Productivity Growth and the Exchange Rate Regime: The Role of Financial Development

UPF Economics and Business Working Paper No. 850

Posted: 30 Nov 2005

See all articles by Philippe Aghion

Philippe Aghion

College de France and London School of Economics and Political Science, Fellow; Centre for Economic Policy Research (CEPR); National Bureau of Economic Research (NBER)

Philippe Bacchetta

University of Lausanne; Centre for Economic Policy Research (CEPR); Swiss Finance Institute

Romain G. Rancière

University of Southern California

Kenneth Rogoff

Harvard University - Department of Economics; National Bureau of Economic Research (NBER)

Date Written: May 2005

Abstract

This paper offers empirical evidence that a country's choice of exchange rate regime can have a significant impact on its medium-term rate of productivity growth. Moreover, the impact depends critically on the country's level of financial development, its degree of market regulation, and its distance from the global technology frontier. We illustrate how each of these channels may operate in a simple stylized growth model in which real exchange rate uncertainty exacerbates the negative investment effects of domestic credit market constraints. The empirical analysis is based on an 83 country data set spanning the years 1960-2000. Our approach delivers results that are in striking contrast to the vast existing empirical exchange rate literature, which largely finds the effects of exchange rate volatility on real activity to be relatively small and insignificant.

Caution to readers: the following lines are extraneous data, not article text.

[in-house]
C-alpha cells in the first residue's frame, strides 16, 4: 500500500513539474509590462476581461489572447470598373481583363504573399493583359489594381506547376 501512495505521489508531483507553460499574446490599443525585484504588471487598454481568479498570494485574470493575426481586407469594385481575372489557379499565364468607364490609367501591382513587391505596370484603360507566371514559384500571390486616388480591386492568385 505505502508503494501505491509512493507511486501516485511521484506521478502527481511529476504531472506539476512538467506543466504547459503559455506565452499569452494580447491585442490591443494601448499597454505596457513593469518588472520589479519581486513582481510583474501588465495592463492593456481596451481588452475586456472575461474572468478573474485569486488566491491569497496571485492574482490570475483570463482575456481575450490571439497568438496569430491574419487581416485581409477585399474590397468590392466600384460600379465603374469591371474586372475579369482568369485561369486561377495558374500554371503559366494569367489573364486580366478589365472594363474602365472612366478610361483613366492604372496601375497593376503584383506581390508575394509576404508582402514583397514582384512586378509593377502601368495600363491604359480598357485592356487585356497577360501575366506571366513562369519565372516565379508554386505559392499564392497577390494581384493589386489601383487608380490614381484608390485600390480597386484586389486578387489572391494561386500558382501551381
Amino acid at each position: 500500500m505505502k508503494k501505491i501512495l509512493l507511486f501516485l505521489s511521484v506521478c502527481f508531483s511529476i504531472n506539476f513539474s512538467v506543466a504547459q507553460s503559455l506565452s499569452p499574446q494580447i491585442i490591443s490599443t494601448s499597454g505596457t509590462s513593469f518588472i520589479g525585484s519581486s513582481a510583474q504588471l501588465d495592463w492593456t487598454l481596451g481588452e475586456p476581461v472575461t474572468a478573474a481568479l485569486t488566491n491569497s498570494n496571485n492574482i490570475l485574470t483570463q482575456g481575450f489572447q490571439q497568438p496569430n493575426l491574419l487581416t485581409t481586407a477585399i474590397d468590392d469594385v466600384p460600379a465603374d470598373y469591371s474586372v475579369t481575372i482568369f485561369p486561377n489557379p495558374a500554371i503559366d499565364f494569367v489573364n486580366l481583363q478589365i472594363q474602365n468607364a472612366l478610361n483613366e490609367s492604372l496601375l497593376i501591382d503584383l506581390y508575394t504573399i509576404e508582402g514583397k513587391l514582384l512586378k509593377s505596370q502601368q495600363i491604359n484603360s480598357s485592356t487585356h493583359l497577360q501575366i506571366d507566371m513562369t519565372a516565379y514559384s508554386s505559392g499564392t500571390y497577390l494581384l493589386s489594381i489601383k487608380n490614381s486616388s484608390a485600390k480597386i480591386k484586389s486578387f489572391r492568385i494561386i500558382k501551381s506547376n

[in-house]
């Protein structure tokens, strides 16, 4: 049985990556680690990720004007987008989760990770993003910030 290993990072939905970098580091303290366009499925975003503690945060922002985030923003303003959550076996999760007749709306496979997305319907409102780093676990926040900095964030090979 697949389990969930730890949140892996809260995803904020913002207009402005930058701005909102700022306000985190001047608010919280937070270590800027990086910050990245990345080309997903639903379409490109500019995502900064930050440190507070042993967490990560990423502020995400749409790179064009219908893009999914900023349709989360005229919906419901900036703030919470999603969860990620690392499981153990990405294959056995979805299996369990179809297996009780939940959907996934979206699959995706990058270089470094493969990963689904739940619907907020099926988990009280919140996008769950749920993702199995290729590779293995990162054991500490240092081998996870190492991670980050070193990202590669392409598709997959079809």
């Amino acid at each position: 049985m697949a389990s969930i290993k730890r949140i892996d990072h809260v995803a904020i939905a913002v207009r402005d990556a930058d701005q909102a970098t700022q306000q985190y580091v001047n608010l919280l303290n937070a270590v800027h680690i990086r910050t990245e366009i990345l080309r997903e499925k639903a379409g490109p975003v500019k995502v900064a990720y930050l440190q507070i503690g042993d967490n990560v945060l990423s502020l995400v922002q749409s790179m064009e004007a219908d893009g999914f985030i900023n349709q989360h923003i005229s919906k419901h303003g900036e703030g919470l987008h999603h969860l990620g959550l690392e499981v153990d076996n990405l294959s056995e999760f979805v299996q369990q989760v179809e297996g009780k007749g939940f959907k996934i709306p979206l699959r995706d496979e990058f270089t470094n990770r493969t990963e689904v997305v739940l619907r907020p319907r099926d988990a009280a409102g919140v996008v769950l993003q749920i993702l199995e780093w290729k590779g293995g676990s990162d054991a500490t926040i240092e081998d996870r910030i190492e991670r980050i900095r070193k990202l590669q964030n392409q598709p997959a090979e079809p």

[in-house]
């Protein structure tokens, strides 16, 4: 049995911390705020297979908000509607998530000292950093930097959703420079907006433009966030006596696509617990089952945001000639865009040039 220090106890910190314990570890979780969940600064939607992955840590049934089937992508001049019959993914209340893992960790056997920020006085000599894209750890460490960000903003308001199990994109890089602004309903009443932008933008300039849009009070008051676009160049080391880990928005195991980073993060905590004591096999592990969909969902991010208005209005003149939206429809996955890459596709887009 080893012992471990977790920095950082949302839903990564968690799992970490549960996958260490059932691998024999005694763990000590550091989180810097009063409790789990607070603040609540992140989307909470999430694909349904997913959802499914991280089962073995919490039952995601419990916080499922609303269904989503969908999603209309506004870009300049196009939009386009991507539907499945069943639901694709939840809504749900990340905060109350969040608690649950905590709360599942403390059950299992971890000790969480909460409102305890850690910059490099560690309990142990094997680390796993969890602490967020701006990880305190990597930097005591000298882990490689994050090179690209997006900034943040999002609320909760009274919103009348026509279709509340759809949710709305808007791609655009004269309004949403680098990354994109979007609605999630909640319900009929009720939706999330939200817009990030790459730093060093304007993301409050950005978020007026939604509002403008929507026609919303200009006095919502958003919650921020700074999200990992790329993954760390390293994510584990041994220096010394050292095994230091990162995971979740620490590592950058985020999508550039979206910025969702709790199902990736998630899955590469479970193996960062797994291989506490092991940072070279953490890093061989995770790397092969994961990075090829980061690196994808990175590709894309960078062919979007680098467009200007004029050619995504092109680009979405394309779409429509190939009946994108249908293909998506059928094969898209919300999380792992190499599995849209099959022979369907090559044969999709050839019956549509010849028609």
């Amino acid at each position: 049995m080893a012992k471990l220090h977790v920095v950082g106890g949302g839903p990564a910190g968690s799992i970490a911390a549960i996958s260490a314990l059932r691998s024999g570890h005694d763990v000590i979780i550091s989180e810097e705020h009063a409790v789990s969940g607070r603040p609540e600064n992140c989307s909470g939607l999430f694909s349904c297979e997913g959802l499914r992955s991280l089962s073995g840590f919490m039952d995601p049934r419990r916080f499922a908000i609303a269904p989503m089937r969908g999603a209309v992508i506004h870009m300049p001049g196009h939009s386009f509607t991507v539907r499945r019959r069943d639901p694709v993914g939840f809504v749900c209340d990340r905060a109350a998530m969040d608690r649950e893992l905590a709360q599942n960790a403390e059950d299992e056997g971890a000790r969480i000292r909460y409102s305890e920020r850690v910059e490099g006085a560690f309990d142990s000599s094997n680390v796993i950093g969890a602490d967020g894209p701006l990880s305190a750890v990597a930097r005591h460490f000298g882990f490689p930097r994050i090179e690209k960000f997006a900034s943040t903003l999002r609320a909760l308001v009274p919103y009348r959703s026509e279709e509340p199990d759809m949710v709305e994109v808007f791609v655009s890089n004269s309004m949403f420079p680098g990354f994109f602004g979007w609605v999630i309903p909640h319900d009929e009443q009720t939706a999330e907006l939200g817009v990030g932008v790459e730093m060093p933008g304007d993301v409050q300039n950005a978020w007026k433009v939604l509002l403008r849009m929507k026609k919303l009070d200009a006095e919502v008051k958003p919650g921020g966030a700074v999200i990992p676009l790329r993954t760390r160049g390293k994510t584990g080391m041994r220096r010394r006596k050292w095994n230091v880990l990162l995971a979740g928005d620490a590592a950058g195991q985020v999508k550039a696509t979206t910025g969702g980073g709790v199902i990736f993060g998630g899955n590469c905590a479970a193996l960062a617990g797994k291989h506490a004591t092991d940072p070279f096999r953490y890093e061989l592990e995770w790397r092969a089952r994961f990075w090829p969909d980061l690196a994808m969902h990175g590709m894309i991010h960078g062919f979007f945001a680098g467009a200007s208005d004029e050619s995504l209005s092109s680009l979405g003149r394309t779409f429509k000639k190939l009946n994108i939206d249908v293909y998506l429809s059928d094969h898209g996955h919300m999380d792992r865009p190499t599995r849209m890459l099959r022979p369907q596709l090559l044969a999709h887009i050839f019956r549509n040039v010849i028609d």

Keywords: Productivity growth; exchange rate

JEL Classification: O42, F30, F31, F43

Suggested Citation

Aghion, Philippe and Bacchetta, Philippe and Rancière, Romain G. and Rogoff, Kenneth S., Productivity Growth and the Exchange Rate Regime: The Role of Financial Development (May 2005). UPF Economics and Business Working Paper No. 850. Available at SSRN: https://ssrn.com/abstract=860904

Philippe Aghion

College de France and London School of Economics and Political Science, Fellow ( email )

London
United Kingdom

Centre for Economic Policy Research (CEPR)

London
United Kingdom

National Bureau of Economic Research (NBER)

1050 Massachusetts Avenue
Cambridge, MA 02138
United States

Philippe Bacchetta

University of Lausanne ( email )

Faculty of Business and Economics
Internef 523
1015 Lausanne
Switzerland

HOME PAGE: http://www.hec.unil.ch/pbacchetta/

Centre for Economic Policy Research (CEPR)

London
United Kingdom

Swiss Finance Institute

c/o University of Geneva
40, Bd du Pont-d'Arve
CH-1211 Geneva 4
Switzerland

Romain G. Rancière (Contact Author)

University of Southern California ( email )

2250 Alcazar Street
Los Angeles, CA 90089
United States

Kenneth S. Rogoff

Harvard University - Department of Economics ( email )

Littauer Center
Room 232
Cambridge, MA 02138
United States
617-495-4022 (Phone)
617-495-7730 (Fax)

National Bureau of Economic Research (NBER)

1050 Massachusetts Avenue
Cambridge, MA 02138
United States

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